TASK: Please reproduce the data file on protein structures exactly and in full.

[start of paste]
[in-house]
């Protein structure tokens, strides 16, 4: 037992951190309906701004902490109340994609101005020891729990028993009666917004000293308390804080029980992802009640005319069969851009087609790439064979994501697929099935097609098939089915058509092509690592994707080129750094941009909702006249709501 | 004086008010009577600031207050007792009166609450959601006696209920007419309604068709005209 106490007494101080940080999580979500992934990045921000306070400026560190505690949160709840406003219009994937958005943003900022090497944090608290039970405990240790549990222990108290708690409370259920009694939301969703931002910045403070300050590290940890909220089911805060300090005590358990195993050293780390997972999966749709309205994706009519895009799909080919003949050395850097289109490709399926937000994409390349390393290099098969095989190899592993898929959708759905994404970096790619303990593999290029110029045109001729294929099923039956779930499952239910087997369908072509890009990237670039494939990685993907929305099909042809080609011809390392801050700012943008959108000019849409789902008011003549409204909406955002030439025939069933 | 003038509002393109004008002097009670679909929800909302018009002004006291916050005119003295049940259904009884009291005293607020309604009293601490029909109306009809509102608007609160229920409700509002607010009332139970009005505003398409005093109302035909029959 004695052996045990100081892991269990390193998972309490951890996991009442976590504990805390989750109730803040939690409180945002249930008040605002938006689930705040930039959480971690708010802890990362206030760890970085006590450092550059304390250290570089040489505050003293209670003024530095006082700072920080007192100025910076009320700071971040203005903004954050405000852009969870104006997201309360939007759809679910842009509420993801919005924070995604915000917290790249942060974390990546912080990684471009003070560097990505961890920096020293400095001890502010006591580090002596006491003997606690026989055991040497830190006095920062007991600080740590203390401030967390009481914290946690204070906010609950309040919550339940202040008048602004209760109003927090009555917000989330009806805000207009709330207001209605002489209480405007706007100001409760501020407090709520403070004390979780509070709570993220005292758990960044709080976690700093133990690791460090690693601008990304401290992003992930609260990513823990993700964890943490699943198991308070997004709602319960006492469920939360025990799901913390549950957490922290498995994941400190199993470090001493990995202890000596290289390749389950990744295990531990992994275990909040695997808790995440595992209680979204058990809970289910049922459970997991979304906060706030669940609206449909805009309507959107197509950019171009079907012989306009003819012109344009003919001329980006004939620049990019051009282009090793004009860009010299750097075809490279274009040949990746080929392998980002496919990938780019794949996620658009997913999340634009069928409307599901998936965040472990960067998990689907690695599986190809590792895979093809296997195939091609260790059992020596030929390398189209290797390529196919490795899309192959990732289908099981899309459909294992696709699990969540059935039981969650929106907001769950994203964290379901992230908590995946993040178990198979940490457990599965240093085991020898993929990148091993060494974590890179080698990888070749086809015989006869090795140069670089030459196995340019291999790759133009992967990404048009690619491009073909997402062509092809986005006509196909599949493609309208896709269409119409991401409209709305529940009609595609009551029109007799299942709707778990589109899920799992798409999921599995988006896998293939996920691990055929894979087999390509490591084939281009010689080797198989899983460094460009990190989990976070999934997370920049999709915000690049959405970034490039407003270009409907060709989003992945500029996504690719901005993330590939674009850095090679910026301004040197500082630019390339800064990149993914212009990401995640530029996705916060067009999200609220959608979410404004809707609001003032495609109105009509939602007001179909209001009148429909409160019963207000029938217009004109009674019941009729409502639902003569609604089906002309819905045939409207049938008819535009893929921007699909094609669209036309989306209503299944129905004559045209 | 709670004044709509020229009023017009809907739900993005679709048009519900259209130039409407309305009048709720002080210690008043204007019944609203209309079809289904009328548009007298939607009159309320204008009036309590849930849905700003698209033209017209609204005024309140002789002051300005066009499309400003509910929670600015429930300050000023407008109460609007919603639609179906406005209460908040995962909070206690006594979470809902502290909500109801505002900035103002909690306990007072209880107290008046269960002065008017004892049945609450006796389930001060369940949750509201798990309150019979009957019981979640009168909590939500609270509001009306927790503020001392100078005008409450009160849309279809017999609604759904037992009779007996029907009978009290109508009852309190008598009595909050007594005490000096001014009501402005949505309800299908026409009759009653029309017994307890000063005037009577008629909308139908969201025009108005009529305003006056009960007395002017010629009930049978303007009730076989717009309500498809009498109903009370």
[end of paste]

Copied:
[in-house]
């Protein structure tokens, strides 16, 4: 037992951190309906701004902490109340994609101005020891729990028993009666917004000293308390804080029980992802009640005319069969851009087609790439064979994501697929099935097609098939089915058509092509690592994707080129750094941009909702006249709501 | 004086008010009577600031207050007792009166609450959601006696209920007419309604068709005209 106490007494101080940080999580979500992934990045921000306070400026560190505690949160709840406003219009994937958005943003900022090497944090608290039970405990240790549990222990108290708690409370259920009694939301969703931002910045403070300050590290940890909220089911805060300090005590358990195993050293780390997972999966749709309205994706009519895009799909080919003949050395850097289109490709399926937000994409390349390393290099098969095989190899592993898929959708759905994404970096790619303990593999290029110029045109001729294929099923039956779930499952239910087997369908072509890009990237670039494939990685993907929305099909042809080609011809390392801050700012943008959108000019849409789902008011003549409204909406955002030439025939069933 | 003038509002393109004008002097009670679909929800909302018009002004006291916050005119003295049940259904009884009291005293607020309604009293601490029909109306009809509102608007609160229920409700509002607010009332139970009005505003398409005093109302035909029959 004695052996045990100081892991269990390193998972309490951890996991009442976590504990805390989750109730803040939690409180945002249930008040605002938006689930705040930039959480971690708010802890990362206030760890970085006590450092550059304390250290570089040489505050003293209670003024530095006082700072920080007192100025910076009320700071971040203005903004954050405000852009969870104006997201309360939007759809679910842009509420993801919005924070995604915000917290790249942060974390990546912080990684471009003070560097990505961890920096020293400095001890502010006591580090002596006491003997606690026989055991040497830190006095920062007991600080740590203390401030967390009481914290946690204070906010609950309040919550339940202040008048602004209760109003927090009555917000989330009806805000207009709330207001209605002489209480405007706007100001409760501020407090709520403070004390979780509070709570993220005292758990960044709080976690700093133990690791460090690693601008990304401290992003992930609260990513823990993700964890943490699943198991308070997004709602319960006492469920939360025990799901913390549950957490922290498995994941400190199993470090001493990995202890000596290289390749389950990744295990531990992994275990909040695997808790995440595992209680979204058990809970289910049922459970997991979304906060706030669940609206449909805009309507959107197509950019171009079907012989306009003819012109344009003919001329980006004939620049990019051009282009090793004009860009010299750097075809490279274009040949990746080929392998980002496919990938780019794949996620658009997913999340634009069928409307599901998936965040472990960067998990689907690695599986190809590792895979093809296997195939091609260790059992020596030929390398189209290797390529196919490795899309192959990732289908099981899309459909294992696709699990969540059935039981969650929106907001769950994203964290379901992230908590995946993040178990198979940490457990599965240093085991020898993929990148091993060494974590890179080698990888070749086809015989006869090795140069670089030459196995340019291999790759133009992967990404048009690619491009073909997402062509092809986005006509196909599949493609309208896709269409119409991401409209709305529940009609595609009551029109007799299942709707778990589109899920799992798409999921599995988006896998293939996920691990055929894979087999390509490591084939281009010689080797198989899983460094460009990190989990976070999934997370920049999709915000690049959405970034490039407003270009409907060709989003992945500029996504690719901005993330590939674009850095090679910026301004040197500082630019390339800064990149993914212009990401995640530029996705916060067009999200609220959608979410404004809707609001003032495609109105009509939602007001179909209001009148429909409160019963207000029938217009004109009674019941009729409502639902003569609604089906002309819905045939409207049938008819535009893929921007699909094609669209036309989306209503299944129905004559045209 | 709670004044709509020229009023017009809907739900993005679709048009519900259209130039409407309305009048709720002080210690008043204007019944609203209309079809289904009328548009007298939607009159309320204008009036309590849930849905700003698209033209017209609204005024309140002789002051300005066009499309400003509910929670600015429930300050000023407008109460609007919603639609179906406005209460908040995962909070206690006594979470809902502290909500109801505002900035103002909690306990007072209880107290008046269960002065008017004892049945609450006796389930001060369940949750509201798990309150019979009957019981979640009168909590939500609270509001009306927790503020001392100078005008409450009160849309279809017999609604759904037992009779007996029907009978009290109508009852309190008598009595909050007594005490000096001014009501402005949505309800299908026409009759009653029309017994307890000063005037009577008629909308139908969201025009108005009529305003006056009960007395002017010629009930049978303007009730076989717009309500498809009498109903009370």